Library filed under Technology from USA

Testing the effectiveness of an experimental acoustic bat deterrent at the Maple Ridge wind farm

2008mapleridgeacousticbatdeterrent_thumb This paper documents the results of an in-field test at the Maple Ridge wind energy facility in New York to determine the effectiveness of using an experimental acoustic bat deterrent to reduce bat mortality. The executive summary excerpted below suggests the results were inconclusive. Most bat experts remain unconvinced that acoustic deterrence will be a suitable mitigation approach to reduce bat fatalities at existing turbines.
24 Jun 2008

Store wind energy for later? Idea still inefficient

Wind power is unreliable. No one can turn up the wind every time electricity demand peaks. So some utilities are looking at ways to bottle up the wind's energy and store it underground for later use. "The wind blows a lot at 2 in the morning, so it makes sense to save it and use it at 5 in the afternoon when everyone comes home from work," said Georgianne Peek of Sandia National Laboratories in New Mexico. Compressed air energy storage (CAES) uses off-peak electricity from wind farms or other sources to pump air underground. The high pressure air acts like a huge battery that can be released on demand to turn a gas turbine and make electricity. However, a good portion of the input energy is lost in this process, making CAES one of the least efficient storage technologies available.
4 Jun 2008

GE, Vestas, Siemens and others form DOE wind collaboration

The U.S. Department of Energy (DOE) has created a collaboration with the six leading wind turbine makers to promote advanced research and development. ...The agreement builds on the recently released DOE report '20 Percent Wind Energy in 2030' that examines the technical feasibility of harnessing wind power to provide up to 20% of the nation's total electricity needs by 2030.
3 Jun 2008

Power the wind

They're too noisy, too big and too clunky. And they kill bats and birds. Those are key criticisms about harnessing the wind and converting Mother Nature's fury into energy via a wind turbine, which might be better known as a windmill. Karl Douglass, an engineer with a degree from Drexel University, went about trying to remedy those complaints and he believes he's done that. Sometime this summer, his Omniwind Energy Systems of Dublin in Central Bucks will begin production on a wind turbine that he says is quiet, relatively compact and environmentally friendly. ..."You wouldn't even have seen windmills in Pennsylvania not long ago, but still it's a small amount in the overall scheme," Wood added. "Solar, wind, biomass are nice, but they're a niche, they only fulfill a small percentage of our needs."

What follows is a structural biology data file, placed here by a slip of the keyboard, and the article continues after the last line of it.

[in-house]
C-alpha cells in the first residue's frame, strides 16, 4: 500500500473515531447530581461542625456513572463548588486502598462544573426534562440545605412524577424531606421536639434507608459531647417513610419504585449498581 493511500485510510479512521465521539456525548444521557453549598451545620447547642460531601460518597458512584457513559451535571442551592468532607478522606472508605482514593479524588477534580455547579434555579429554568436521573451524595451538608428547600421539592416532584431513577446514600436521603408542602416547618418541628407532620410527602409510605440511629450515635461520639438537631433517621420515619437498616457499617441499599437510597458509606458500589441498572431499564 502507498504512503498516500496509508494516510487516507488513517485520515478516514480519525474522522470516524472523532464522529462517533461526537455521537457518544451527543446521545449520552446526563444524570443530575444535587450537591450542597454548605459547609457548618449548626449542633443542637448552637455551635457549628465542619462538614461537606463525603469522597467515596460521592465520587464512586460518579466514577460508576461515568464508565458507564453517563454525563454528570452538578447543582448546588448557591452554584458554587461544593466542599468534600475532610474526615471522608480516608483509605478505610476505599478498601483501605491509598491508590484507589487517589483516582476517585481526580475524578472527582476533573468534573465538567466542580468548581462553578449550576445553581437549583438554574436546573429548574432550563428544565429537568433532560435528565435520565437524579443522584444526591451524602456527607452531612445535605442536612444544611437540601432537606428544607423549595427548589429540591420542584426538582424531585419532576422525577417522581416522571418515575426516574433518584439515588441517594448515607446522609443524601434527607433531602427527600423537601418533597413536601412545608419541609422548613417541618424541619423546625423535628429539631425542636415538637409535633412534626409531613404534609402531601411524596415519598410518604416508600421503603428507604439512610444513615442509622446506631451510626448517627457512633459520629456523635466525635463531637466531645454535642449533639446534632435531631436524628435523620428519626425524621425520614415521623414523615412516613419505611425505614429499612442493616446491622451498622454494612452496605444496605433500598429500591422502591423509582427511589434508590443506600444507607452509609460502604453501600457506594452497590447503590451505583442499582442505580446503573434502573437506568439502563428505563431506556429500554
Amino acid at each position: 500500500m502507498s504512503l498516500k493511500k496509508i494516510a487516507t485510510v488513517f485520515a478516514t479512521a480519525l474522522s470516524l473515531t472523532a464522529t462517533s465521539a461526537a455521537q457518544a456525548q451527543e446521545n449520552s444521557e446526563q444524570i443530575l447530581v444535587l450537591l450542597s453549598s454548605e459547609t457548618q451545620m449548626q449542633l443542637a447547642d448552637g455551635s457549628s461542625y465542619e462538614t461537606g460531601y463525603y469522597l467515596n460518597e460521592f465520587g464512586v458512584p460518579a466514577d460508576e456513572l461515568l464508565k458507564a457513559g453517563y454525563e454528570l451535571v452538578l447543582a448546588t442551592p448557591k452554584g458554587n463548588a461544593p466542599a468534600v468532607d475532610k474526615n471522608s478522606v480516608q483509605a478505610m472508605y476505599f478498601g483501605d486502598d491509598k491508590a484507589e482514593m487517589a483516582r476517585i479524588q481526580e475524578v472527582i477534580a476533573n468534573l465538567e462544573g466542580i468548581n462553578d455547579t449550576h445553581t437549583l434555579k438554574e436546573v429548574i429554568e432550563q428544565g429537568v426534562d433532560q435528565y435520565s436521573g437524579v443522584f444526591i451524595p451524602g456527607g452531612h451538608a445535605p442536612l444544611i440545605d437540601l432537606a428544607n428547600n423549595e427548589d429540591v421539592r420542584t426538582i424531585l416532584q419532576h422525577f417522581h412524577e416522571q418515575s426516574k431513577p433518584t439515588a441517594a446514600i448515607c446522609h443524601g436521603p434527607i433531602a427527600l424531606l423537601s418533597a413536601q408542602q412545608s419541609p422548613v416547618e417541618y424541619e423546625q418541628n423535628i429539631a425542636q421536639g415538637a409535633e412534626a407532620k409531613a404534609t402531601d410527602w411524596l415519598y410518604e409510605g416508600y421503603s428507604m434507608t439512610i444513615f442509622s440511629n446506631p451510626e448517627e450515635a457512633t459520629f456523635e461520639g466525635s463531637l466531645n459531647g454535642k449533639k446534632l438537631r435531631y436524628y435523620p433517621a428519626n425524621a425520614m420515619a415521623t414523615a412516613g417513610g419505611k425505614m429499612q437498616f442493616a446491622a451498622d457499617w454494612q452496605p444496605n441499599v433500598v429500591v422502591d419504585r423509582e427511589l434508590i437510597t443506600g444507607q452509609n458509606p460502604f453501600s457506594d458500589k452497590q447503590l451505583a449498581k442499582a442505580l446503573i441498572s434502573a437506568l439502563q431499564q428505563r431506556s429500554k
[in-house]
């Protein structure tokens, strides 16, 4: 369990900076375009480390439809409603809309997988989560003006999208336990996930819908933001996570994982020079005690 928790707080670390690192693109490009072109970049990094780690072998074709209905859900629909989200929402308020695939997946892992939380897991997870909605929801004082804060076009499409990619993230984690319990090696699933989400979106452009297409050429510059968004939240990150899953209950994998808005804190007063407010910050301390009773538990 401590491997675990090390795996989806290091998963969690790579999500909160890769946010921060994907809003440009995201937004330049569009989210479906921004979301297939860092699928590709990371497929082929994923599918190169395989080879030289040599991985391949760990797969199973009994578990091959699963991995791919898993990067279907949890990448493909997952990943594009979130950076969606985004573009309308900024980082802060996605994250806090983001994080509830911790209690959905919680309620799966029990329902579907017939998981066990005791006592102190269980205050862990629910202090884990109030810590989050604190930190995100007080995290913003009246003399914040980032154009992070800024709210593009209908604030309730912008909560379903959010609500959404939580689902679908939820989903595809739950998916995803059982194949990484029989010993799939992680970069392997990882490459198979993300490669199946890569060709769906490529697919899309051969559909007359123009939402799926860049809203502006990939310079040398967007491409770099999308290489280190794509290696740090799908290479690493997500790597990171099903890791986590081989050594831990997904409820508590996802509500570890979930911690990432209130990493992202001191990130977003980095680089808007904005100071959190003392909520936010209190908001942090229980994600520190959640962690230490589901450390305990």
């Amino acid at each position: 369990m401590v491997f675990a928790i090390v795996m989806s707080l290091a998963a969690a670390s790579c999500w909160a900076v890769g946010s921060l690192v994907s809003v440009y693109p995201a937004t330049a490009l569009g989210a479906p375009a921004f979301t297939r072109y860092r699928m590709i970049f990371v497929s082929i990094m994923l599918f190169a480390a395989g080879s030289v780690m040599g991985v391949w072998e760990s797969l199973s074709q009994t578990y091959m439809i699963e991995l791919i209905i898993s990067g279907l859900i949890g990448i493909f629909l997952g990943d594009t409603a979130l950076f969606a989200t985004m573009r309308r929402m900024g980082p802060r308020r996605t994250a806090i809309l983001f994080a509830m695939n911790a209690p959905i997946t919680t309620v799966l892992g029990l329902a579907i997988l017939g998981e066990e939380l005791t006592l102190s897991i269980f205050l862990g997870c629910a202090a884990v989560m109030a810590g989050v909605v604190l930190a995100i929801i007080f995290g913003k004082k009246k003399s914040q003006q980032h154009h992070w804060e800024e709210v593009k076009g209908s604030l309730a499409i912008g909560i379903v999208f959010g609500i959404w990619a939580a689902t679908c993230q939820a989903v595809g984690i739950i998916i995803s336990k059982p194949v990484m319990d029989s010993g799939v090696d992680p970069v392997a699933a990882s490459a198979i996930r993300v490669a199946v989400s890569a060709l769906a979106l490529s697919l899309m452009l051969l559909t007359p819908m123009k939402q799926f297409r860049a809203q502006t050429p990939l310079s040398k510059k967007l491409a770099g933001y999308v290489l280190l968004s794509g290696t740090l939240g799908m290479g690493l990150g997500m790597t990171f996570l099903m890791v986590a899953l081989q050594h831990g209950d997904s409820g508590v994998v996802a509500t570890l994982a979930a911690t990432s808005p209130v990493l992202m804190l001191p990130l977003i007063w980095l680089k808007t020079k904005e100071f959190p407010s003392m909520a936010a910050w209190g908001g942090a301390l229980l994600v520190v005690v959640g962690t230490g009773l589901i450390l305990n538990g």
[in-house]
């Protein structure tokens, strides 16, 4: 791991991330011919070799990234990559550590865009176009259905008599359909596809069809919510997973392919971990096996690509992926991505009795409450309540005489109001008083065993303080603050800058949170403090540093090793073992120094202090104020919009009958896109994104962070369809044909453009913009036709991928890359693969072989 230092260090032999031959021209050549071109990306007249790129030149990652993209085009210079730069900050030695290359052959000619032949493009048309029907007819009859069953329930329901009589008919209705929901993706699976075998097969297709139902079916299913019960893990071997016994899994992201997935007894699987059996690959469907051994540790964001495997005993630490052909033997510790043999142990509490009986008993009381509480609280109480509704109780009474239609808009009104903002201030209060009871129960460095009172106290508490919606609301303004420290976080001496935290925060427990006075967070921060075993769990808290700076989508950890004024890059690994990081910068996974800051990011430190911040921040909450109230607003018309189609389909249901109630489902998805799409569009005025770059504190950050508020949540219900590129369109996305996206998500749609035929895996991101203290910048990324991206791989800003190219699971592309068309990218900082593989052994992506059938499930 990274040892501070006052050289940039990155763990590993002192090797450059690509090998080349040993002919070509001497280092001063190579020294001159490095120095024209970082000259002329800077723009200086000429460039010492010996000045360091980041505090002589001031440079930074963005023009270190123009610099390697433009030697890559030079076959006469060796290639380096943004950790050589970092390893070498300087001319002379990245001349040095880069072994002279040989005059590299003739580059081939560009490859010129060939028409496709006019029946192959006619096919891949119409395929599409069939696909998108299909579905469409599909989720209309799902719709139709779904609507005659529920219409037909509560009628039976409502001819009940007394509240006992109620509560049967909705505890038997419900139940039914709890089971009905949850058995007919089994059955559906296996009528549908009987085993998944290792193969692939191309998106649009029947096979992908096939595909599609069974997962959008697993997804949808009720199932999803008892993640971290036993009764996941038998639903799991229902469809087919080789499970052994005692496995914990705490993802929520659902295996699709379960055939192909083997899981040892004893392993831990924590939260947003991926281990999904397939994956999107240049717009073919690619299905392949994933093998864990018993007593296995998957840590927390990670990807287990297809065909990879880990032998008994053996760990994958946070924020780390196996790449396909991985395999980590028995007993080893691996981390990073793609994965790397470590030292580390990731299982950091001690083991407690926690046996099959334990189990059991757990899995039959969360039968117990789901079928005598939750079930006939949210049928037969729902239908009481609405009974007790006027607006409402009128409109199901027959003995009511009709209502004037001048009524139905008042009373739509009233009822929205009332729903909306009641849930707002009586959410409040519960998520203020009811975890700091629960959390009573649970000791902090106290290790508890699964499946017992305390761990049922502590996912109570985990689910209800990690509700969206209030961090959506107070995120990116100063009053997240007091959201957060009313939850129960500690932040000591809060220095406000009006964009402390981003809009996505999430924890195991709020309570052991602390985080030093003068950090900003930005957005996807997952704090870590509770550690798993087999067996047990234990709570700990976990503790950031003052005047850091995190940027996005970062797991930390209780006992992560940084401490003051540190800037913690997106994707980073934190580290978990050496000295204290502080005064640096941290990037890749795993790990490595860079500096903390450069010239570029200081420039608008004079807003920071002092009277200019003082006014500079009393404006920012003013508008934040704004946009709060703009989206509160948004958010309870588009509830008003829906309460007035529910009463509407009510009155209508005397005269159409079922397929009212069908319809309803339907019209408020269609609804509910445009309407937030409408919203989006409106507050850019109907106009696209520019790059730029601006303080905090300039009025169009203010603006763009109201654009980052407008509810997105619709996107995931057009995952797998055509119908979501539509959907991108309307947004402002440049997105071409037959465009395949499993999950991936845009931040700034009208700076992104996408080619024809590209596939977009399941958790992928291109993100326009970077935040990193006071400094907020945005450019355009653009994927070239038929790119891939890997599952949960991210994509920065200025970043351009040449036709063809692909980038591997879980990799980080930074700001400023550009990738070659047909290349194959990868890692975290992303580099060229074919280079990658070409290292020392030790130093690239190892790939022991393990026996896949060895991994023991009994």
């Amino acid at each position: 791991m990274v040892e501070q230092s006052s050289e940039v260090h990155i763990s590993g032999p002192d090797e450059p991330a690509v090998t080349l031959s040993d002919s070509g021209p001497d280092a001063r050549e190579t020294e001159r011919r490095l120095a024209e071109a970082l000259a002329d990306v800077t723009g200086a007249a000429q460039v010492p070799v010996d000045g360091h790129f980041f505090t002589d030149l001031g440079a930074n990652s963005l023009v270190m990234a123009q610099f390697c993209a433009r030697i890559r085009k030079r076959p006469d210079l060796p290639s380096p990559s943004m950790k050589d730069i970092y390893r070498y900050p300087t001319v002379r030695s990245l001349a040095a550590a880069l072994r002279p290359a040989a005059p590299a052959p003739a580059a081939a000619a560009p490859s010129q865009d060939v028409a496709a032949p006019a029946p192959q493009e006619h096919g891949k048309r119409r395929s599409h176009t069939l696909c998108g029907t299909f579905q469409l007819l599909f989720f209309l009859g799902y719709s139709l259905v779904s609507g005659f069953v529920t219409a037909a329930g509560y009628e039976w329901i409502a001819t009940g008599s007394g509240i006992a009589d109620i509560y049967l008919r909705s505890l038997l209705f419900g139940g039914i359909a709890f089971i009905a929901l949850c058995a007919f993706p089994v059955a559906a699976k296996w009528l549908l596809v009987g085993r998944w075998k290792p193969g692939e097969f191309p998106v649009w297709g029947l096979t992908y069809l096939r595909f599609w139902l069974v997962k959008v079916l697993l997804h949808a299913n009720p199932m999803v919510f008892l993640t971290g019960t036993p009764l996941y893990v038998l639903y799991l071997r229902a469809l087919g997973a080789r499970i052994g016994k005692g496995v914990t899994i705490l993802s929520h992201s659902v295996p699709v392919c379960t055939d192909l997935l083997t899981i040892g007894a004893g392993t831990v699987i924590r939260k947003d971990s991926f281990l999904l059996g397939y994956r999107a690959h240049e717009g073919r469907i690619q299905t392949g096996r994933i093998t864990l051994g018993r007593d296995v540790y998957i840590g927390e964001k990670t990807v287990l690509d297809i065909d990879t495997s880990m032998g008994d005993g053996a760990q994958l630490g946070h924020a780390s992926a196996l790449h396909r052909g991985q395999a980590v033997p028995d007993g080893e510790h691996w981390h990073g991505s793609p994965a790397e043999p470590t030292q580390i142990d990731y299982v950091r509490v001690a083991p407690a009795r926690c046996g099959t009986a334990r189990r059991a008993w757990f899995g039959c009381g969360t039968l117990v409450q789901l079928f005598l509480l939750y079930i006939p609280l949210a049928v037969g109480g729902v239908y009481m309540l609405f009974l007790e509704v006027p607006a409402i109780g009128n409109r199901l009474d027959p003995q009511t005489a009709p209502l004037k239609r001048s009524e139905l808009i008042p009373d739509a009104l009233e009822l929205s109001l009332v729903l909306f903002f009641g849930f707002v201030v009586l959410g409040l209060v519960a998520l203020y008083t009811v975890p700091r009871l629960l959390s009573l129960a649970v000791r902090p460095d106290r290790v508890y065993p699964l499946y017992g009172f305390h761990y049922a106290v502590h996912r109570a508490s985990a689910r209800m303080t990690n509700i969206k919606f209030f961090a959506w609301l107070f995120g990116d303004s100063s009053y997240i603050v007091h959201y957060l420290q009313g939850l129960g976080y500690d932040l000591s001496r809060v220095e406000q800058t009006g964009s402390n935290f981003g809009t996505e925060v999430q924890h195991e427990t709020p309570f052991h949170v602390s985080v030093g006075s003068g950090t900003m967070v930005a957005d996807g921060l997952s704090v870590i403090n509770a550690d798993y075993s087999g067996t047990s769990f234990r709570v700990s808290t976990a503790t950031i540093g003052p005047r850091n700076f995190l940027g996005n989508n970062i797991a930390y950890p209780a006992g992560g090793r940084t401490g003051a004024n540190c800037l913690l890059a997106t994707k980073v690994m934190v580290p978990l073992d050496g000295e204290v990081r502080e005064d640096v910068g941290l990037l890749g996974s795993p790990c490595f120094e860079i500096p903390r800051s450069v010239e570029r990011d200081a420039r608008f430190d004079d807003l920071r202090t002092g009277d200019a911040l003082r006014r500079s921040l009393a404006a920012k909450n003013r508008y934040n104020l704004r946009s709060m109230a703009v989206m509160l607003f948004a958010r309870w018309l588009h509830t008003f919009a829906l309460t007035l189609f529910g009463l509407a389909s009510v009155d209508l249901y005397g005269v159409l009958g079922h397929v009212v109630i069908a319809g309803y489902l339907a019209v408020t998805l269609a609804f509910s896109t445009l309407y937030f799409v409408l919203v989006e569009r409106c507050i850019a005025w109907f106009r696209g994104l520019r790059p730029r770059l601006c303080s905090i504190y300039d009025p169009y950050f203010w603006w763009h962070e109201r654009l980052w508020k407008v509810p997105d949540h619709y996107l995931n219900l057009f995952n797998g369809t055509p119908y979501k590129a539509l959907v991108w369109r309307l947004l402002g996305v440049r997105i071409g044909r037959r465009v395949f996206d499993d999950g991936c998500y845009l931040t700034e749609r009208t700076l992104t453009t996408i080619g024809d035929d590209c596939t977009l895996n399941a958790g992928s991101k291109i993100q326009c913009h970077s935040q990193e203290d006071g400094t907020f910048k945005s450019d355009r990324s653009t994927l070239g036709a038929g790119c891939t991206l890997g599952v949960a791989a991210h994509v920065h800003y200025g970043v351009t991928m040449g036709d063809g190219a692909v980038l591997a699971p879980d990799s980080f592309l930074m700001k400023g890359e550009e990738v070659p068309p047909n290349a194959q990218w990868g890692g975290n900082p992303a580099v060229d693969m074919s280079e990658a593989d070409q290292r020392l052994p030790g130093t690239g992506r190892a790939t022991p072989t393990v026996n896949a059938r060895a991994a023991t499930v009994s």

26 May 2008

DMI wind tower sections begin trip

Six wind tower sections left DMI Industries, located at the Tulsa Port of Catoosa, on Tuesday en route to a wind farm site in northern Texas. ...Less than a year ago, DMI Industries, an Otter Tail company, bought a plant built for Griffin Wheel -- a railcar manufacturer that never moved in -- to extend its geographic reach and meet the growing demand for wind towers in the southwestern states.
25 May 2008

DMI wind tower sections begin trip

Six wind tower sections left DMI Industries, located at the Tulsa Port of Catoosa, on Tuesday en route to a wind farm site in northern Texas. ...Less than a year ago, DMI Industries, an Otter Tail company, bought a plant built for Griffin Wheel -- a railcar manufacturer that never moved in -- to extend its geographic reach and meet the growing demand for wind towers in the southwestern states.
25 May 2008

Wind power could complicate electricity management

These days we read and hear more and more about the exponential increases in renewable energy, particularly large wind farms such as those sprouting up on Colorado's front range and eastern plains. Colorado's Amendment 37 requires the state's largest utility companies to produce 10 percent of their energy from renewable sources by 2015. A subsequent legislative action doubled that to 20 percent by 2020. ...This is all great news, right? Not if you are an independent grid system operator, and not if you're expecting all of this large scale wind power to help reduce global warming carbon emissions. Wind power is by nature a notoriously intermittent source of power. Wind simply doesn't blow steadily all of the time. Therefore, the power output of all large scale wind farms goes up and down dramatically throughout the day, regardless of the demand for power on the grid. ...Without energy diversity, the more renewable power we mandate, the more unreliable the grid will become. The laws of physics simply can't be amended.
21 May 2008

A wind farm even skeptics can support